Video games and affect, an interview with James Ash

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The Theory, Culture and Society blog have an interview with James Ash. The interview focuses on his recent articles in the journals Body & Society and Theory, Culture & Society. It’s a detailed interview that reflects on the way that James has been using affect theory to understand gaming (there is a list of his articles on this subject at the end of the interview). James seems to be doing some pathbreaking work on gaming, which, despite its cultural prominence, has not received much sustained attention from social and cultural researchers. This particular response gives a sense of the direction and approach that his work takes:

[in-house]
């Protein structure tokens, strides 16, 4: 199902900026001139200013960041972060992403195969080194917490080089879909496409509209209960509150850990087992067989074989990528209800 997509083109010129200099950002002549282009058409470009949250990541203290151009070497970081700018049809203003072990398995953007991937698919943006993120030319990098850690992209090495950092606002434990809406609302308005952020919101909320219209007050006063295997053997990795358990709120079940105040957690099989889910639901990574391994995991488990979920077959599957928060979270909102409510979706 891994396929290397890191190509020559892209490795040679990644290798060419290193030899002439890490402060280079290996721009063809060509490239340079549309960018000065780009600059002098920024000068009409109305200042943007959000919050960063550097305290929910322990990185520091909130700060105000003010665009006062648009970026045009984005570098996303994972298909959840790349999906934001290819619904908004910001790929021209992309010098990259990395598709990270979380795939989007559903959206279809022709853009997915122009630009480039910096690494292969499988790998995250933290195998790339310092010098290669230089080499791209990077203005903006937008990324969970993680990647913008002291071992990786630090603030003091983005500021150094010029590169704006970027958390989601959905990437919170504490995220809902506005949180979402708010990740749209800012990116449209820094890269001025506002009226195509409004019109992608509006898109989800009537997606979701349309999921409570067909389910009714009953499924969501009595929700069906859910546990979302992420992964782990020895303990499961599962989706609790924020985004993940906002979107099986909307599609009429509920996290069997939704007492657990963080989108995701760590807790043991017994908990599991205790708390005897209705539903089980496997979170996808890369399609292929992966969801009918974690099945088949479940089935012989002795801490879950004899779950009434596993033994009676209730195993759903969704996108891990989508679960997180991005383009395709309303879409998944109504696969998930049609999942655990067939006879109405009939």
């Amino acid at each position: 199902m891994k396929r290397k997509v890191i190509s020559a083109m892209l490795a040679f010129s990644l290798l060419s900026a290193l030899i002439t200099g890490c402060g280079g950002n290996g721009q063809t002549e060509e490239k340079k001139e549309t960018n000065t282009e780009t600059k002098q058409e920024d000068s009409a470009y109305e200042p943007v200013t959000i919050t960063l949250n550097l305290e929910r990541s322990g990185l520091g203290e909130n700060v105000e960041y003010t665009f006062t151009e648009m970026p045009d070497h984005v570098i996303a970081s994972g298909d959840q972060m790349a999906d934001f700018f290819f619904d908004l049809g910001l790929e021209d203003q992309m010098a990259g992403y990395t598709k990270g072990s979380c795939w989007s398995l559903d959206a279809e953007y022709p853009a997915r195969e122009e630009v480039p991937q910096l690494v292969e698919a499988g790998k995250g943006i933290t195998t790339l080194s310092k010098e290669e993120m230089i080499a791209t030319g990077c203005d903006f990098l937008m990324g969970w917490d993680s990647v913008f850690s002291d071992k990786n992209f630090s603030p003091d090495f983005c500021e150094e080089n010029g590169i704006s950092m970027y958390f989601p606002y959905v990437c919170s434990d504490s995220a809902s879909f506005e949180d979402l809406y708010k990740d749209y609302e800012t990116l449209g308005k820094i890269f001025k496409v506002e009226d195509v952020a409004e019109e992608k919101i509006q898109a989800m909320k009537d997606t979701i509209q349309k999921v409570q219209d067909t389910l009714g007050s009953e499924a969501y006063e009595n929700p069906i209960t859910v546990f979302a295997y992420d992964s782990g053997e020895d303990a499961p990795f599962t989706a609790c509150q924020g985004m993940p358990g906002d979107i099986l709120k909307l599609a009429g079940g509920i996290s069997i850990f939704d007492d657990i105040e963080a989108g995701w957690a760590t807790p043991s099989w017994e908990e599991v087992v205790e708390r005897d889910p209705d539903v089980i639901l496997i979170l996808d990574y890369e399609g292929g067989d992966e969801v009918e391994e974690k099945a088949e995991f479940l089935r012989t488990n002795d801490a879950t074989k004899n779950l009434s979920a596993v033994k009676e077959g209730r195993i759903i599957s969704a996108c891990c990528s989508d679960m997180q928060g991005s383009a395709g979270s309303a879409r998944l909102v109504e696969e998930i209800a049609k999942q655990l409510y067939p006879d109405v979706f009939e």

In the TCS paper, I theorise the relationship between attention and affect through the concepts of amplification, modulation and bandwidth. Videogames attempt to amplify and modulate affect within a particular bandwidth between positive affects such as joy and negative affects such as sorrow in order to hold players attention. Action is a key part of this process, because it is through players’ responses that the feedback loops of modulation take place.

The articles discussed in the interview are currently free to access.

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